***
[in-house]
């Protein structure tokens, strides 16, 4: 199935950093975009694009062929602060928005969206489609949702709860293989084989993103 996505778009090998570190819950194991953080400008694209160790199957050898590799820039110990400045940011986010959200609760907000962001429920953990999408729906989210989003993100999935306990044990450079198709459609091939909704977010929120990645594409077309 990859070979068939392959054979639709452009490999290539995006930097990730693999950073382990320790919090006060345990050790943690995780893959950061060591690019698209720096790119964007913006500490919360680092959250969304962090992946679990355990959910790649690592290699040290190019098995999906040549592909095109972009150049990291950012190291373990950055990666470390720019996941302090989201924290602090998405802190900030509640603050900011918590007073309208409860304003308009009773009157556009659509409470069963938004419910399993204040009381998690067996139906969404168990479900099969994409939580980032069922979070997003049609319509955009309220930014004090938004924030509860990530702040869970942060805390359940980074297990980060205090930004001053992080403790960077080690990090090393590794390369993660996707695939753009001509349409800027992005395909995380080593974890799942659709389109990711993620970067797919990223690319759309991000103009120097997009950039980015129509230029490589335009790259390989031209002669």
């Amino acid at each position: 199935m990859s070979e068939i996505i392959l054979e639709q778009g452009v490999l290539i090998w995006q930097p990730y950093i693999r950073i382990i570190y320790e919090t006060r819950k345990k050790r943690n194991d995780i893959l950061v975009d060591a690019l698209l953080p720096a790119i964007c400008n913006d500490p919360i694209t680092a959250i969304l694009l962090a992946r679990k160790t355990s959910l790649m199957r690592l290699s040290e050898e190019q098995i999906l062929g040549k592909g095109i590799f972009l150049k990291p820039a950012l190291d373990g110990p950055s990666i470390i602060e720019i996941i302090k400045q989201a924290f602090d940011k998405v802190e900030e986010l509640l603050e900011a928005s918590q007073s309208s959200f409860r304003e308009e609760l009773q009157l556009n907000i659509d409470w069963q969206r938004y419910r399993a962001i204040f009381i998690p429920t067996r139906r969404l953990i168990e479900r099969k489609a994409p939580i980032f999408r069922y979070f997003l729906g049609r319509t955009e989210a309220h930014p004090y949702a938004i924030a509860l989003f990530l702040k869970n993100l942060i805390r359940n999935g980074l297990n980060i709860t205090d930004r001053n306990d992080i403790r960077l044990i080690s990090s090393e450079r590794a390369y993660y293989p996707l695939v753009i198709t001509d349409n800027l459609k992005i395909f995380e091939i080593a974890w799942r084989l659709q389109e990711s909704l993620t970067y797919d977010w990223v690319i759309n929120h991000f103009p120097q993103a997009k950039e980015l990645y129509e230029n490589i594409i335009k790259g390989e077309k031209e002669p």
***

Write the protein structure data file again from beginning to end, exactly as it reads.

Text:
[in-house]
């Protein structure tokens, strides 16, 4: 199935950093975009694009062929602060928005969206489609949702709860293989084989993103 996505778009090998570190819950194991953080400008694209160790199957050898590799820039110990400045940011986010959200609760907000962001429920953990999408729906989210989003993100999935306990044990450079198709459609091939909704977010929120990645594409077309 990859070979068939392959054979639709452009490999290539995006930097990730693999950073382990320790919090006060345990050790943690995780893959950061060591690019698209720096790119964007913006500490919360680092959250969304962090992946679990355990959910790649690592290699040290190019098995999906040549592909095109972009150049990291950012190291373990950055990666470390720019996941302090989201924290602090998405802190900030509640603050900011918590007073309208409860304003308009009773009157556009659509409470069963938004419910399993204040009381998690067996139906969404168990479900099969994409939580980032069922979070997003049609319509955009309220930014004090938004924030509860990530702040869970942060805390359940980074297990980060205090930004001053992080403790960077080690990090090393590794390369993660996707695939753009001509349409800027992005395909995380080593974890799942659709389109990711993620970067797919990223690319759309991000103009120097997009950039980015129509230029490589335009790259390989031209002669």
């Amino acid at each position: 199935m990859s070979e068939i996505i392959l054979e639709q778009g452009v490999l290539i090998w995006q930097p990730y950093i693999r950073i382990i570190y320790e919090t006060r819950k345990k050790r943690n194991d995780i893959l950061v975009d060591a690019l698209l953080p720096a790119i964007c400008n913006d500490p919360i694209t680092a959250i969304l694009l962090a992946r679990k160790t355990s959910l790649m199957r690592l290699s040290e050898e190019q098995i999906l062929g040549k592909g095109i590799f972009l150049k990291p820039a950012l190291d373990g110990p950055s990666i470390i602060e720019i996941i302090k400045q989201a924290f602090d940011k998405v802190e900030e986010l509640l603050e900011a928005s918590q007073s309208s959200f409860r304003e308009e609760l009773q009157l556009n907000i659509d409470w069963q969206r938004y419910r399993a962001i204040f009381i998690p429920t067996r139906r969404l953990i168990e479900r099969k489609a994409p939580i980032f999408r069922y979070f997003l729906g049609r319509t955009e989210a309220h930014p004090y949702a938004i924030a509860l989003f990530l702040k869970n993100l942060i805390r359940n999935g980074l297990n980060i709860t205090d930004r001053n306990d992080i403790r960077l044990i080690s990090s090393e450079r590794a390369y993660y293989p996707l695939v753009i198709t001509d349409n800027l459609k992005i395909f995380e091939i080593a974890w799942r084989l659709q389109e990711s909704l993620t970067y797919d977010w990223v690319i759309n929120h991000f103009p120097q993103a997009k950039e980015l990645y129509e230029n490589i594409i335009k790259g390989e077309k031209e002669p």